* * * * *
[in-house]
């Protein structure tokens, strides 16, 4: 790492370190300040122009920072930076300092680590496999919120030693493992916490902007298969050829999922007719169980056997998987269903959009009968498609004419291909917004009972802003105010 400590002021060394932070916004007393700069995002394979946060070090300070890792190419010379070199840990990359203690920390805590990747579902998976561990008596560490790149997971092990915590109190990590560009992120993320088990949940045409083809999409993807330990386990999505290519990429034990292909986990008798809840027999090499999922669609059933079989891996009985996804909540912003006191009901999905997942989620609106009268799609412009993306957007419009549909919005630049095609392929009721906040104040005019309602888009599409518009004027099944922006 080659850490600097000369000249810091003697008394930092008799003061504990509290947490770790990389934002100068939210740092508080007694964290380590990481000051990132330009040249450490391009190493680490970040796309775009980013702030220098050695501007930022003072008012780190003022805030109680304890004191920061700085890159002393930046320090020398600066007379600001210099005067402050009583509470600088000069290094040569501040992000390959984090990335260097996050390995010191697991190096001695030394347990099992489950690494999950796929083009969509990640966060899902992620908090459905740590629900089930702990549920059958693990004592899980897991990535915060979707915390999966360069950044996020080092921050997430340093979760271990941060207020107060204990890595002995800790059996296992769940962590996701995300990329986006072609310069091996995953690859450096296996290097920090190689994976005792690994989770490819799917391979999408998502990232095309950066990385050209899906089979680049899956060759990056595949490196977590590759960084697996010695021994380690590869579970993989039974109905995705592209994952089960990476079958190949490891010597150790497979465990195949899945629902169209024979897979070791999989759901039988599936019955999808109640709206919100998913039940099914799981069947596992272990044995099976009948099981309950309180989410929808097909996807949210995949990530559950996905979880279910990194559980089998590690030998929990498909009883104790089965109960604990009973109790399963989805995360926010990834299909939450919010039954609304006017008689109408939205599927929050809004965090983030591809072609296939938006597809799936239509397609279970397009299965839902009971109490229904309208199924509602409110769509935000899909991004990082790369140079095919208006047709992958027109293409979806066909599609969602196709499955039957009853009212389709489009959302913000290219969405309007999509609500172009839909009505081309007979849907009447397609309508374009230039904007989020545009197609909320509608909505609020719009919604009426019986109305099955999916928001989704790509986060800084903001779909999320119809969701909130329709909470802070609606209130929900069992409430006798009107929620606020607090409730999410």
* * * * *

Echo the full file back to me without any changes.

[in-house]
């Protein structure tokens, strides 16, 4: 790492370190300040122009920072930076300092680590496999919120030693493992916490902007298969050829999922007719169980056997998987269903959009009968498609004419291909917004009972802003105010 400590002021060394932070916004007393700069995002394979946060070090300070890792190419010379070199840990990359203690920390805590990747579902998976561990008596560490790149997971092990915590109190990590560009992120993320088990949940045409083809999409993807330990386990999505290519990429034990292909986990008798809840027999090499999922669609059933079989891996009985996804909540912003006191009901999905997942989620609106009268799609412009993306957007419009549909919005630049095609392929009721906040104040005019309602888009599409518009004027099944922006 080659850490600097000369000249810091003697008394930092008799003061504990509290947490770790990389934002100068939210740092508080007694964290380590990481000051990132330009040249450490391009190493680490970040796309775009980013702030220098050695501007930022003072008012780190003022805030109680304890004191920061700085890159002393930046320090020398600066007379600001210099005067402050009583509470600088000069290094040569501040992000390959984090990335260097996050390995010191697991190096001695030394347990099992489950690494999950796929083009969509990640966060899902992620908090459905740590629900089930702990549920059958693990004592899980897991990535915060979707915390999966360069950044996020080092921050997430340093979760271990941060207020107060204990890595002995800790059996296992769940962590996701995300990329986006072609310069091996995953690859450096296996290097920090190689994976005792690994989770490819799917391979999408998502990232095309950066990385050209899906089979680049899956060759990056595949490196977590590759960084697996010695021994380690590869579970993989039974109905995705592209994952089960990476079958190949490891010597150790497979465990195949899945629902169209024979897979070791999989759901039988599936019955999808109640709206919100998913039940099914799981069947596992272990044995099976009948099981309950309180989410929808097909996807949210995949990530559950996905979880279910990194559980089998590690030998929990498909009883104790089965109960604990009973109790399963989805995360926010990834299909939450919010039954609304006017008689109408939205599927929050809004965090983030591809072609296939938006597809799936239509397609279970397009299965839902009971109490229904309208199924509602409110769509935000899909991004990082790369140079095919208006047709992958027109293409979806066909599609969602196709499955039957009853009212389709489009959302913000290219969405309007999509609500172009839909009505081309007979849907009447397609309508374009230039904007989020545009197609909320509608909505609020719009919604009426019986109305099955999916928001989704790509986060800084903001779909999320119809969701909130329709909470802070609606209130929900069992409430006798009107929620606020607090409730999410």